Liberty, Equality, Fraternity-In What Order?
The Idea of Fraternity in America, by Wilson Carey McWilliams (University of California, 1973, 695 pp., $14.95), is reviewed by George M. Marsden, professor of history, Calvin College, Grand Rapids, Michigan.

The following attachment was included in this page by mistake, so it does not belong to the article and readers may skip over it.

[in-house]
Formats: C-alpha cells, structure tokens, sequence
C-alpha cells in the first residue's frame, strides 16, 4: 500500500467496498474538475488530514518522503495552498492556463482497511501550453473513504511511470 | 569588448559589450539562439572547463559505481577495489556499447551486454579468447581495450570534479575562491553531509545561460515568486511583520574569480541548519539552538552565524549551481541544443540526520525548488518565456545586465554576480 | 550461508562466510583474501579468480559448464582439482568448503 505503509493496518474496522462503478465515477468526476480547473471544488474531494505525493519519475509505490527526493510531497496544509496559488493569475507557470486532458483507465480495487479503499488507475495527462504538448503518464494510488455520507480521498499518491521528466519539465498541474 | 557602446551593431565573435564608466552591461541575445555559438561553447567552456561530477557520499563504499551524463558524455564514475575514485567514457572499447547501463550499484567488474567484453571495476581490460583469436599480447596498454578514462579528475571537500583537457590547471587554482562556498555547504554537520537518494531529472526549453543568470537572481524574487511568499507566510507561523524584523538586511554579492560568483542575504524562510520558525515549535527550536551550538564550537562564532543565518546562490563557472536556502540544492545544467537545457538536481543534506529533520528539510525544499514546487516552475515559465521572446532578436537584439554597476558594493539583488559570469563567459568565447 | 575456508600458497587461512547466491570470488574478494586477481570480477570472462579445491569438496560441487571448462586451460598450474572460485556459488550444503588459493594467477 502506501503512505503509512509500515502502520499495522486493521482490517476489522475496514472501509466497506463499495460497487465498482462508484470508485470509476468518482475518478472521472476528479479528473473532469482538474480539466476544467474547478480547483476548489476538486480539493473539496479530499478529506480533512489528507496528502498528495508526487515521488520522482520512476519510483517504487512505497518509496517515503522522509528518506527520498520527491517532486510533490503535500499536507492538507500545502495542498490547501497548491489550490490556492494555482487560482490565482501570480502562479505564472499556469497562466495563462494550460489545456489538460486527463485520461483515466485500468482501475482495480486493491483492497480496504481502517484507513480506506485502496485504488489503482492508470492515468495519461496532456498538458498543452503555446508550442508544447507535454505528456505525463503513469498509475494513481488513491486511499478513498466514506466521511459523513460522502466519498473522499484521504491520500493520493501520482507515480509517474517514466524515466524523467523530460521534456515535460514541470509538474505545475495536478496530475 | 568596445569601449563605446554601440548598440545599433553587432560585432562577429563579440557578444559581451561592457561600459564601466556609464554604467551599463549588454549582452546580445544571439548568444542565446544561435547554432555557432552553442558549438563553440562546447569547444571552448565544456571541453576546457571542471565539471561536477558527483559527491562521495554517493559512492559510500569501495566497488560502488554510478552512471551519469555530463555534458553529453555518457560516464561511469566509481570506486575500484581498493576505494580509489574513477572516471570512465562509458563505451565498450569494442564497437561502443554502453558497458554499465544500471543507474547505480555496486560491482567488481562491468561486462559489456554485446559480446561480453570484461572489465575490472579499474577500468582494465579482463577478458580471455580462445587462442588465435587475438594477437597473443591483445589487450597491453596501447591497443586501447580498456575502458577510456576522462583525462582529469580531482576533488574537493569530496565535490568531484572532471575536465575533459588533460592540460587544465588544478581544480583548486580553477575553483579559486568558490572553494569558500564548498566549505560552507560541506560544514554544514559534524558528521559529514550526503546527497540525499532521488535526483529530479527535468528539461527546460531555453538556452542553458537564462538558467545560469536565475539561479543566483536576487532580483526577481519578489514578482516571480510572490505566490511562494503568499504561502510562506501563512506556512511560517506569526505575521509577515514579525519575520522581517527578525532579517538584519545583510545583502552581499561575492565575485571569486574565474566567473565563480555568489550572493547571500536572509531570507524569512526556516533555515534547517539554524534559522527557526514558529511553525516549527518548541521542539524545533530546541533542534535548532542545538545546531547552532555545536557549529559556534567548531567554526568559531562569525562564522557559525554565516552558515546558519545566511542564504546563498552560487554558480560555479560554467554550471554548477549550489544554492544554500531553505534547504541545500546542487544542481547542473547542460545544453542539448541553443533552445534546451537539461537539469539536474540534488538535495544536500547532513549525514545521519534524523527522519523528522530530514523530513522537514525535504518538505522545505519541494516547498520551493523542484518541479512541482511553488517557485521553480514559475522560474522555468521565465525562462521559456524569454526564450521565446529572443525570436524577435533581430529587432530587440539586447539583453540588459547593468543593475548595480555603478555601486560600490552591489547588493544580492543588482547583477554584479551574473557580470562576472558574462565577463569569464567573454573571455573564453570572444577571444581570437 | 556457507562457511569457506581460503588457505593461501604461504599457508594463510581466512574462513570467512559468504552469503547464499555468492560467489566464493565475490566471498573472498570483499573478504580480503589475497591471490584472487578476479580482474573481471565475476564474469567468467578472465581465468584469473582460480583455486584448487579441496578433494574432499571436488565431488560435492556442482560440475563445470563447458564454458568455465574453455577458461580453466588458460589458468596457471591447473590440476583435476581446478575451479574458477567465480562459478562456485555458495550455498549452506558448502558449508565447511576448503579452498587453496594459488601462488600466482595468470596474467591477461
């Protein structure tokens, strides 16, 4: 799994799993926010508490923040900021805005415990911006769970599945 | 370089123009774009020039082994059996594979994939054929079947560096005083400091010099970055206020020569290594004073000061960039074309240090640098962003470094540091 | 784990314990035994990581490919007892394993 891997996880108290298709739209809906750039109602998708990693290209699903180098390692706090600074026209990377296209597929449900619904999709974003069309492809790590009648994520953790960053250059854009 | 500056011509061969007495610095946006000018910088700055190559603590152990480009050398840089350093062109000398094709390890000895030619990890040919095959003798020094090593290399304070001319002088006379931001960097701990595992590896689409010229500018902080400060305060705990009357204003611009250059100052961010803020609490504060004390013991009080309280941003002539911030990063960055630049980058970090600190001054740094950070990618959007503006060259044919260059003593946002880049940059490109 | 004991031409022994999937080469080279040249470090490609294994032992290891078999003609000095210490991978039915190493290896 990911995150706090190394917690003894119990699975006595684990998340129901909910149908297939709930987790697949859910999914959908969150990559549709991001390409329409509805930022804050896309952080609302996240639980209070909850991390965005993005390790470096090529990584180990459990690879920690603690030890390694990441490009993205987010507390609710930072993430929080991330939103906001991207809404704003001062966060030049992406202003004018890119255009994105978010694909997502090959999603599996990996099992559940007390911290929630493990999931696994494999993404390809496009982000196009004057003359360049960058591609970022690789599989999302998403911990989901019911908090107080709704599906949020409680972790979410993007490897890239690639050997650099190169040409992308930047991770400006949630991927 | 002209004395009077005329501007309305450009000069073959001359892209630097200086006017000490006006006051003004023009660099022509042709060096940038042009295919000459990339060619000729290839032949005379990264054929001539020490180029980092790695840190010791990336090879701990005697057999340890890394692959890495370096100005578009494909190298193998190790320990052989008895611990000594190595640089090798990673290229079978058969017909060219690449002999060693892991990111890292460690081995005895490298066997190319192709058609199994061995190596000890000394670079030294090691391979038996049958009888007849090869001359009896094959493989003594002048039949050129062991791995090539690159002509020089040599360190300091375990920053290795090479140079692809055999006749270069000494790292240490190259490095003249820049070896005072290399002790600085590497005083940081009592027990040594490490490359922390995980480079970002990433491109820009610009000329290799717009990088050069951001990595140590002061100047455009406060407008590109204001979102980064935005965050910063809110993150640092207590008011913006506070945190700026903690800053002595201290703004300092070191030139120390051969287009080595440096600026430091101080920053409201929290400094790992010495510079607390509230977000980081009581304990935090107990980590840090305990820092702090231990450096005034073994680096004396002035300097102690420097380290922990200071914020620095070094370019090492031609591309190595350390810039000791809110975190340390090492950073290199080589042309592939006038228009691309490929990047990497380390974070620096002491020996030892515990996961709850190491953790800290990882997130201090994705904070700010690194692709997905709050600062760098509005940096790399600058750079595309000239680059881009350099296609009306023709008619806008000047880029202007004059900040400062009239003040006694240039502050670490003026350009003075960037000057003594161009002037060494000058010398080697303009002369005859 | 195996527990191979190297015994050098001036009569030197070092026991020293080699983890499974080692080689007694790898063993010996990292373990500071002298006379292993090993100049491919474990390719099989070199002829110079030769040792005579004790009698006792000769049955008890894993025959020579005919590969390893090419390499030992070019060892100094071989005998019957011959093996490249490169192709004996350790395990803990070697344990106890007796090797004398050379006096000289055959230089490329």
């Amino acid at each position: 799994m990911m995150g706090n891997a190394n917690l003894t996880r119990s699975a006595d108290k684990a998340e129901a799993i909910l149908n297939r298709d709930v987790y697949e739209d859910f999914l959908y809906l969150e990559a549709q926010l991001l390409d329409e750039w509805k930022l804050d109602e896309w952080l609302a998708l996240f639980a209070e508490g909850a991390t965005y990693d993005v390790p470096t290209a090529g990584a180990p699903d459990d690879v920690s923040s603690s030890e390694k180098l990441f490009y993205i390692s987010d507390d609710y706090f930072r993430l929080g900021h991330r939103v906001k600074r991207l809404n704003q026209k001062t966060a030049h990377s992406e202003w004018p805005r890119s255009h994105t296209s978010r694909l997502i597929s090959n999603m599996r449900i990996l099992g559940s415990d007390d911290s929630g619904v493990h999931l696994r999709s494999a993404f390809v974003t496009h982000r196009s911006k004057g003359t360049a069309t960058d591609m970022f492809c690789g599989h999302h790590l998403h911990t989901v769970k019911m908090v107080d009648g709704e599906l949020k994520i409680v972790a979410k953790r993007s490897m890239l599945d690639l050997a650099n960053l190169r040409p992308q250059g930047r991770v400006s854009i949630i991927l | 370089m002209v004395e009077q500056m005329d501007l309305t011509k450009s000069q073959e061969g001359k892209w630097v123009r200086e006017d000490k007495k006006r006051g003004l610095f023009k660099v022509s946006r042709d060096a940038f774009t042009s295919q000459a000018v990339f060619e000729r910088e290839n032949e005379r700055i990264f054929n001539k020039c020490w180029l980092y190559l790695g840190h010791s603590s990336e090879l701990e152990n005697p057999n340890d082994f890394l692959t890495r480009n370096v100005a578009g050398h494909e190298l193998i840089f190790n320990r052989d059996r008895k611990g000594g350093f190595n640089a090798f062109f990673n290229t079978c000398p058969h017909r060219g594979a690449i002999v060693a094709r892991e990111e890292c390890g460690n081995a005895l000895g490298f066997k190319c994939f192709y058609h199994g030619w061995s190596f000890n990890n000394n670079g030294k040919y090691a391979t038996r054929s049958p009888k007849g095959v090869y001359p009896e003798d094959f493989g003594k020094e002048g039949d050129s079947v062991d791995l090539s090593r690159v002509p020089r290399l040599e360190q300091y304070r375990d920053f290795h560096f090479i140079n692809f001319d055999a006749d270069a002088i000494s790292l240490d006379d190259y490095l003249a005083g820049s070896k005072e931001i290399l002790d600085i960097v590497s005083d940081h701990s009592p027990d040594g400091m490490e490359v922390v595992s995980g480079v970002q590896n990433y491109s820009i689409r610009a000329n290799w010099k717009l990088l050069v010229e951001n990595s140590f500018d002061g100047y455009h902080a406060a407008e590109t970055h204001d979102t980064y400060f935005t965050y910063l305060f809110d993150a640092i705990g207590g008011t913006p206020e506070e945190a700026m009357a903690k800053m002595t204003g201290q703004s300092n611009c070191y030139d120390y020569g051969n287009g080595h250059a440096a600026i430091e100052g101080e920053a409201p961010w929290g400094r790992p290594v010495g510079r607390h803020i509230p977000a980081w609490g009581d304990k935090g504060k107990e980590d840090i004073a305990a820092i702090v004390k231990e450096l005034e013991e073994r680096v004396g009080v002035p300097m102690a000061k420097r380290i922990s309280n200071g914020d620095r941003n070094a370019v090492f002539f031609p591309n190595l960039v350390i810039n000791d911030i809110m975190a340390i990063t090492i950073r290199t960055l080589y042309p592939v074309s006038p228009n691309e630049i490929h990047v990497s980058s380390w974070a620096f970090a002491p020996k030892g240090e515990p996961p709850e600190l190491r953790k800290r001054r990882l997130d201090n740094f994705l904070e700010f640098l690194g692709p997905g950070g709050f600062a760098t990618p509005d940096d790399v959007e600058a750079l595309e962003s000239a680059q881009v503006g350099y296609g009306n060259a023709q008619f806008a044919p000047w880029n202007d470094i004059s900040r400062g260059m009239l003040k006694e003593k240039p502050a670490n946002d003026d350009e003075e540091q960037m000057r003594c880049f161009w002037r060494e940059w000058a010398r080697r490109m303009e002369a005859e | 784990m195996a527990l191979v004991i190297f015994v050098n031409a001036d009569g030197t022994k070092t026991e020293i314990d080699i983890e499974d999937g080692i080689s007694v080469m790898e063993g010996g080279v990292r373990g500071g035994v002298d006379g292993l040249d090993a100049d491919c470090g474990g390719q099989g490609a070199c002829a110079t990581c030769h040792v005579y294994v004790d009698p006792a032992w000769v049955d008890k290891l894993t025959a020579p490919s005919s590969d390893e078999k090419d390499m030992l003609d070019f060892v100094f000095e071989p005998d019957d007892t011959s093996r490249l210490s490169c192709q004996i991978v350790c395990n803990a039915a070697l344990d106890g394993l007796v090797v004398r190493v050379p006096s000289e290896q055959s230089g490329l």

“Fraternity,” in the liberal slogan “liberty, equality, fraternity,” seems the most innocuous and ambiguous of these three ideals. Yet according to Professor McWilliams it is precisely a misguided concept of fraternity that has led inevitably to the bankruptcy of the dominant liberal tradition in America. McWilliams supports this original interpretation and indictment of American liberal culture with impressively well-informed and competent (though sometimes by his own admission “torturous”) analyses of a remarkable number of topics in American political and literary history. Liberals, he says, have repeatedly made the mistake of assuming that brotherhood would automatically emerge once liberty and equality were achieved. This accusation applies not only to those who today might call themselves “liberals” but also to twentieth-century “conservatives,” both of whom share the assumptions of the Lockean tradition concerning the moral freedom and natural rights of individuals. “Liberals” may place more emphasis on equality, and “conservatives” more on liberty, but both assume naively that their programs are shortcuts to achieving fraternity. Contemporary radicals, with whom McWilliams has only a “lover’s quarrel,” reflect similar naïvetè in their extravagant but unrealistic proclamations of “brotherhood.” “Under modern conditions,” McWilliams ...1
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